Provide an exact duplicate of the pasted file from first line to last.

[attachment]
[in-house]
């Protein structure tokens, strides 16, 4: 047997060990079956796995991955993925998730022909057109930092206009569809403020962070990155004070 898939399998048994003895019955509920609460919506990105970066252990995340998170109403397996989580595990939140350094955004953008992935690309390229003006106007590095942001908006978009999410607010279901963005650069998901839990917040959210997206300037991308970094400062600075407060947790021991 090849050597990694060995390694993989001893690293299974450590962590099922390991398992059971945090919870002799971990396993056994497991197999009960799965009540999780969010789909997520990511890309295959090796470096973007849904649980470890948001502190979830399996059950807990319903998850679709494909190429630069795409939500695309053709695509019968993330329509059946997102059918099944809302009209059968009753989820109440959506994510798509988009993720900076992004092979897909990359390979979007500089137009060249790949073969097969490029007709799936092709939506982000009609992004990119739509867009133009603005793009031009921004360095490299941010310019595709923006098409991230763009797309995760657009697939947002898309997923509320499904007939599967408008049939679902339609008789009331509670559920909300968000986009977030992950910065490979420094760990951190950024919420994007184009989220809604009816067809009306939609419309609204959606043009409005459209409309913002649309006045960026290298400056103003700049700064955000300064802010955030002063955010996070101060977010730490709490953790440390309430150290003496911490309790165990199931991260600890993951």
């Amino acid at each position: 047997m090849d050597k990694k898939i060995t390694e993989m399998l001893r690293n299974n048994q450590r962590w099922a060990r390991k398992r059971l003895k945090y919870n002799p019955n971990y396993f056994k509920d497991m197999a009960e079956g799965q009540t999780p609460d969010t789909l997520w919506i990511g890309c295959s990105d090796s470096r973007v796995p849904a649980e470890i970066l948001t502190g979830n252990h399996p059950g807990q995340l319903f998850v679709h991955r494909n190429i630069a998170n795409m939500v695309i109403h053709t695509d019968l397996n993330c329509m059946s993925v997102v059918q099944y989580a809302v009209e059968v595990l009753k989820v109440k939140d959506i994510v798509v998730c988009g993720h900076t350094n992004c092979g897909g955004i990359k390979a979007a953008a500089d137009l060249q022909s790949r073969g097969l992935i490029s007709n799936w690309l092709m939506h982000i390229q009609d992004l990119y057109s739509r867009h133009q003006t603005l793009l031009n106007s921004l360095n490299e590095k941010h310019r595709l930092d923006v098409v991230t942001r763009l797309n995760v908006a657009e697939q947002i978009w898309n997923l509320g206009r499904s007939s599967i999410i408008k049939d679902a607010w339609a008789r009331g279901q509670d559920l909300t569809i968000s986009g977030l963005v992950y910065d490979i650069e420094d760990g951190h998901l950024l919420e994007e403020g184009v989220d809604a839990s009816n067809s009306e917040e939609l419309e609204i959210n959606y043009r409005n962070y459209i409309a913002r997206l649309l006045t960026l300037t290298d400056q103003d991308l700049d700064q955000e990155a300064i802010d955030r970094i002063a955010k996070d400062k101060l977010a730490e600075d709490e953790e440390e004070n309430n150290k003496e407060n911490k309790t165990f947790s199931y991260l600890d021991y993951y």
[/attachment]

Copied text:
[in-house]
């Protein structure tokens, strides 16, 4: 047997060990079956796995991955993925998730022909057109930092206009569809403020962070990155004070 898939399998048994003895019955509920609460919506990105970066252990995340998170109403397996989580595990939140350094955004953008992935690309390229003006106007590095942001908006978009999410607010279901963005650069998901839990917040959210997206300037991308970094400062600075407060947790021991 090849050597990694060995390694993989001893690293299974450590962590099922390991398992059971945090919870002799971990396993056994497991197999009960799965009540999780969010789909997520990511890309295959090796470096973007849904649980470890948001502190979830399996059950807990319903998850679709494909190429630069795409939500695309053709695509019968993330329509059946997102059918099944809302009209059968009753989820109440959506994510798509988009993720900076992004092979897909990359390979979007500089137009060249790949073969097969490029007709799936092709939506982000009609992004990119739509867009133009603005793009031009921004360095490299941010310019595709923006098409991230763009797309995760657009697939947002898309997923509320499904007939599967408008049939679902339609008789009331509670559920909300968000986009977030992950910065490979420094760990951190950024919420994007184009989220809604009816067809009306939609419309609204959606043009409005459209409309913002649309006045960026290298400056103003700049700064955000300064802010955030002063955010996070101060977010730490709490953790440390309430150290003496911490309790165990199931991260600890993951």
């Amino acid at each position: 047997m090849d050597k990694k898939i060995t390694e993989m399998l001893r690293n299974n048994q450590r962590w099922a060990r390991k398992r059971l003895k945090y919870n002799p019955n971990y396993f056994k509920d497991m197999a009960e079956g799965q009540t999780p609460d969010t789909l997520w919506i990511g890309c295959s990105d090796s470096r973007v796995p849904a649980e470890i970066l948001t502190g979830n252990h399996p059950g807990q995340l319903f998850v679709h991955r494909n190429i630069a998170n795409m939500v695309i109403h053709t695509d019968l397996n993330c329509m059946s993925v997102v059918q099944y989580a809302v009209e059968v595990l009753k989820v109440k939140d959506i994510v798509v998730c988009g993720h900076t350094n992004c092979g897909g955004i990359k390979a979007a953008a500089d137009l060249q022909s790949r073969g097969l992935i490029s007709n799936w690309l092709m939506h982000i390229q009609d992004l990119y057109s739509r867009h133009q003006t603005l793009l031009n106007s921004l360095n490299e590095k941010h310019r595709l930092d923006v098409v991230t942001r763009l797309n995760v908006a657009e697939q947002i978009w898309n997923l509320g206009r499904s007939s599967i999410i408008k049939d679902a607010w339609a008789r009331g279901q509670d559920l909300t569809i968000s986009g977030l963005v992950y910065d490979i650069e420094d760990g951190h998901l950024l919420e994007e403020g184009v989220d809604a839990s009816n067809s009306e917040e939609l419309e609204i959210n959606y043009r409005n962070y459209i409309a913002r997206l649309l006045t960026l300037t290298d400056q103003d991308l700049d700064q955000e990155a300064i802010d955030r970094i002063a955010k996070d400062k101060l977010a730490e600075d709490e953790e440390e004070n309430n150290k003496e407060n911490k309790t165990f947790s199931y991260l600890d021991y993951y």